Exposure to several different lung irritants have been shown to be possible risk factors for initiating IPF through repeated lung epithelial damage. The most strongly associated risk factor for IPF is cigarette smoking,2 which may cause continued epithelial irritation even after smoking cessation.4 Several different varieties of dusts, including metal, wood, stone, sand, and silica, have also been correlated with an increased risk of IPF.4 Working in agriculture and farming, as well as with livestock, have also been shown to increase the risk of IPF.9
Gastroesophageal reflux disease (GERD) has a high prevalence in patients with IPF, estimated to be between 87% and 94%,9 and may cause IPF through chronic aspirations or microaspirations of gastric fluids.2 A number of microbial agents may also be risk factors for IPF. Chronic viral infections including hepatitis C, Epstein-Barr virus, cytomegalovirus, and human herpesvirus-8 have also been found in the lungs of patients with IPF, although it is unclear if they are causative or merely comorbidities.4
A number of genetic factors may increase the risk of developing IPF. Mutations in genes related to the epithelial cell-cell adhesion molecules including DSP and DPP9; alveolar surfactant protein production and secretion such as SFTPC, SFTPA1, and SFTPA2; cell senescence including TERT, TERC, DKC1, PARN, and RTELI; mucus production such as MUC5B; and host defense including genes related to the human leukocyte antigen region on chromosome 6p21.31 may cause dysfunction of the wound healing process after exposure to lung irritants.10 Epigenetic changes including DNA methylation4 and expression of non-coding RNAs including microRNAs and long non-coding RNAs are likely also involved in IPF development.5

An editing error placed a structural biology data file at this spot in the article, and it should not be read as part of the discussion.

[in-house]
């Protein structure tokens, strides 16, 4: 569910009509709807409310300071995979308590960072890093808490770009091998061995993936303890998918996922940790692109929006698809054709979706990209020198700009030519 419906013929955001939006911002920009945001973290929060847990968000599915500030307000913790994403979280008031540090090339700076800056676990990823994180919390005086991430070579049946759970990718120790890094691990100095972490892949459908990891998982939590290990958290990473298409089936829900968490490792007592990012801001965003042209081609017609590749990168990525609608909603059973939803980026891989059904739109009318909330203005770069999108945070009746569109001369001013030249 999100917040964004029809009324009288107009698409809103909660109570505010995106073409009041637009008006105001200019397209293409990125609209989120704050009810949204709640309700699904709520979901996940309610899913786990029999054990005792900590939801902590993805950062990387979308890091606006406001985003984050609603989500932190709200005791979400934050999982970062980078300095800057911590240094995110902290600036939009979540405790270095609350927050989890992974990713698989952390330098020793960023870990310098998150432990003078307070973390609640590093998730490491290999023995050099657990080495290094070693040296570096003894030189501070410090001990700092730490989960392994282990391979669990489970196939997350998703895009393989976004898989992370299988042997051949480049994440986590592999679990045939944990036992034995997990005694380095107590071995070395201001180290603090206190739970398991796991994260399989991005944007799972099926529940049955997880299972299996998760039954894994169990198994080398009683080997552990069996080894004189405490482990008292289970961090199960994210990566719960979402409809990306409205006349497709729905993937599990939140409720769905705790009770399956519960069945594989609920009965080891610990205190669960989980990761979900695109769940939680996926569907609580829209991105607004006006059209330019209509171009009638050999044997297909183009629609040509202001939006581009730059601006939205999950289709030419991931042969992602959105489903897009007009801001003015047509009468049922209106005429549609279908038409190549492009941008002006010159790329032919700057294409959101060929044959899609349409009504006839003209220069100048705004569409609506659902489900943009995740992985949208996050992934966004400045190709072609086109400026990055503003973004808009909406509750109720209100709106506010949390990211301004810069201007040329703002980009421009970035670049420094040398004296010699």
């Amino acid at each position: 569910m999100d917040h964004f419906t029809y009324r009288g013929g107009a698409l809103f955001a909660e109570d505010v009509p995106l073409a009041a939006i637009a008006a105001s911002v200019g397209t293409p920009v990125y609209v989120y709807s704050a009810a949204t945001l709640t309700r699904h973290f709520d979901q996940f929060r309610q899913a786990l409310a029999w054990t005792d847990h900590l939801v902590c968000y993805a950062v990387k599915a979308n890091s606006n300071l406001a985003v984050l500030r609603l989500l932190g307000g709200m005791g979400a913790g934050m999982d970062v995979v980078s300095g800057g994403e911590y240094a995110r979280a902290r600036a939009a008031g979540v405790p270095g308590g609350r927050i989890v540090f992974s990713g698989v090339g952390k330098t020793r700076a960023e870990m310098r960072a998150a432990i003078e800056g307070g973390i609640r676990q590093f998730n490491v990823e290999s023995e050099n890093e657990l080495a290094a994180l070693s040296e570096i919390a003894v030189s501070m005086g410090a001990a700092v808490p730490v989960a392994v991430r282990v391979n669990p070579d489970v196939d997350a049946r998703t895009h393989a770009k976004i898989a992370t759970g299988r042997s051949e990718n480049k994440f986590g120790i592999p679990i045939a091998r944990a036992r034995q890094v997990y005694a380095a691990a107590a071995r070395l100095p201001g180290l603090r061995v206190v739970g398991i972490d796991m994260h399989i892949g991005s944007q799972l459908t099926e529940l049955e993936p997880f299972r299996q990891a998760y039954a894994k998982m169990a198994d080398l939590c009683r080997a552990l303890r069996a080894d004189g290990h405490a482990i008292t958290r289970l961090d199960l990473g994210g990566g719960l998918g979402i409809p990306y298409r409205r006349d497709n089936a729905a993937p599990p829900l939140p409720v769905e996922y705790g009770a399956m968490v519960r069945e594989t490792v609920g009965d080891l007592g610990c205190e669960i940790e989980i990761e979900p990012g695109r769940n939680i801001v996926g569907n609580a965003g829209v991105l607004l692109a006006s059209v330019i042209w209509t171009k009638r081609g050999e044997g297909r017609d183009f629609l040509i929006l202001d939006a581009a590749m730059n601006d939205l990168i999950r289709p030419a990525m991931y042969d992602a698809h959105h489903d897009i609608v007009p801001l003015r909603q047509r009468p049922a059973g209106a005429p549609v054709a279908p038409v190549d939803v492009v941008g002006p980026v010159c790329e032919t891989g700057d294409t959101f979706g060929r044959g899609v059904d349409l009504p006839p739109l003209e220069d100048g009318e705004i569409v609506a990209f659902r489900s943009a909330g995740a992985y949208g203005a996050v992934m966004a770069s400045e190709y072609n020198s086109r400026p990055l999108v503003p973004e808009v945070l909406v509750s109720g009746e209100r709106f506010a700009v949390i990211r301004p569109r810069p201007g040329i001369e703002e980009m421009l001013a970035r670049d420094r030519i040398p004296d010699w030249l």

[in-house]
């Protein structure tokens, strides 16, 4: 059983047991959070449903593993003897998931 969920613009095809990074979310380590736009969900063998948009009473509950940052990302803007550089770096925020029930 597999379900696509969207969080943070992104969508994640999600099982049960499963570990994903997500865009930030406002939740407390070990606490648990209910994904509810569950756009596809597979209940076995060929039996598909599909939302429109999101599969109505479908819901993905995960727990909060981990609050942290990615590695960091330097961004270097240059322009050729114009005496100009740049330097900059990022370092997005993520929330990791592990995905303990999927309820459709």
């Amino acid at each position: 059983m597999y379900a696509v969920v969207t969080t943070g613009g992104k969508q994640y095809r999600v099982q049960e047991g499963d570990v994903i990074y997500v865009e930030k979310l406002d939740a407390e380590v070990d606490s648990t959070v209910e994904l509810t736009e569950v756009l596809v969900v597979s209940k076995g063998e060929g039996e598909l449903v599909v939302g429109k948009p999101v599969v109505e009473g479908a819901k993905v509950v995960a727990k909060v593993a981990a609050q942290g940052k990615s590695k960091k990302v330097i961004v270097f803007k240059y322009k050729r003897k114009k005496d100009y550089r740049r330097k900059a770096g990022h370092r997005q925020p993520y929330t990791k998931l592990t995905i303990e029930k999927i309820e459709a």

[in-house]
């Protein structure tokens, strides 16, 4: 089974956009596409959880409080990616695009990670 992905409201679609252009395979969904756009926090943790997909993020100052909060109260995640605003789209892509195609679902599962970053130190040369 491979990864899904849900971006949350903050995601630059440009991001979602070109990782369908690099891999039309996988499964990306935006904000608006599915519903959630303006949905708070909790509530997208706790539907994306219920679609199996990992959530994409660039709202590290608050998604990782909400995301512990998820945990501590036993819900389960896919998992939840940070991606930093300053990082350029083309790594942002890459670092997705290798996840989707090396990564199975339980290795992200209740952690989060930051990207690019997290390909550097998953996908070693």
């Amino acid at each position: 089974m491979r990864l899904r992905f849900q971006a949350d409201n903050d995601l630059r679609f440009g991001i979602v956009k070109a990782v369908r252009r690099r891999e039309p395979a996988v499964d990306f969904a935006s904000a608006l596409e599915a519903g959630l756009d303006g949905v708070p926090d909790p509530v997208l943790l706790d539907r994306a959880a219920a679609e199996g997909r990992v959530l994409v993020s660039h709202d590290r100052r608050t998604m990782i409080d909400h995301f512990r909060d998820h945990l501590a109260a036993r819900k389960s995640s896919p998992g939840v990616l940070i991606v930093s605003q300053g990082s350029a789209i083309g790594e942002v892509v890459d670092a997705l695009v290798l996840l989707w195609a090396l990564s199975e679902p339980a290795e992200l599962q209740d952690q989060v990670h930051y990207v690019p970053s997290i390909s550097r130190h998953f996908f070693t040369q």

Some studies have shown that men are at a higher risk of developing IPF than women.11 This may be due to men being more likely to smoke or be involved in professions that would expose them to lung irritants. More recent studies argue that at least some of the differences may be related to physician bias, leading to an underdiagnosis of IPF in women and an overdiagnosis in men.12
- Quinn C, Wisse A, Manns ST. Clinical course and management of idiopathic pulmonary fibrosis. Multidiscip Respir Med. 2019;14:35. doi:10.1186/s40248-019-0197-0
- Sauleda J, Núñez B, Sala E, Soriano JB. Idiopathic pulmonary fibrosis: epidemiology, natural history, phenotypes. Med Sci (Basel). 2018;6(4):110. doi:10.3390/medsci6040110
- Homolka J. Idiopathic pulmonary fibrosis: a historical review. CMAJ. 1987;137(11):1003-1005.
- Sgalla G, Iovene B, Calvello M, Ori M, Varone F, Richeldi L. Idiopathic pulmonary fibrosis: pathogenesis and management. Respir Res. 2018;19(1):32. doi:10.1186/s12931-018-0730-2
- Hadjicharalambous MR, Lindsay MA. Idiopathic pulmonary fibrosis: pathogenesis and the emerging role of long non-coding RNAs. Int J Mol Sci. 2020;21(2):524. doi:10.3390/ijms21020524
- Gulati S, Thannickal VJ. The aging lung and idiopathic pulmonary fibrosis. Am J Med Sci. 2019;357(5):384-389. doi:10.1016/j.amjms.2019.02.008
- Leung J, Cho Y, Lockey RF, Kolliputi N. The role of aging in idiopathic pulmonary fibrosis. Lung. 2015;193(4):605-610. doi:10.1007/s00408-015-9729-3
- Zank DC, Bueno M, Mora AL, Rojas M. Idiopathic pulmonary fibrosis: aging, mitochondrial dysfunction, and cellular bioenergetics. Front Med (Lausanne). 2018;5:10. doi:10.3389/fmed.2018.00010
- Wakwaya Y, Brown KK. Idiopathic pulmonary fibrosis: epidemiology, diagnosis and outcomes. Am J Med Sci. 2019;357(5):359-369. doi:10.1016/j.amjms.2019.02.013
- Kaur A, Mathai SK, Schwartz DA. Genetics in idiopathic pulmonary fibrosis pathogenesis, prognosis, and treatment. Front Med (Lausanne). 2017;4:154. doi:10.3389/fmed.2017.00154
- Raghu G, Weycker D, Edelsberg J, Bradford WZ, Oster G. Incidence and prevalence of idiopathic pulmonary fibrosis. Am J Respir Crit Care Med. 2006;174(7):810-816. doi:10.1164/rccm.200602-163OC
- Assayag D, Morisset J, Johannson KA, Wells AU, Walsh SLF. Patient gender bias on the diagnosis of idiopathic pulmonary fibrosis. Thorax. 2020;75(5):407-412. doi:10.1136/thoraxjnl-2019-213968
Reviewed by Harshi Dhingra, MD, on 7/1/2021.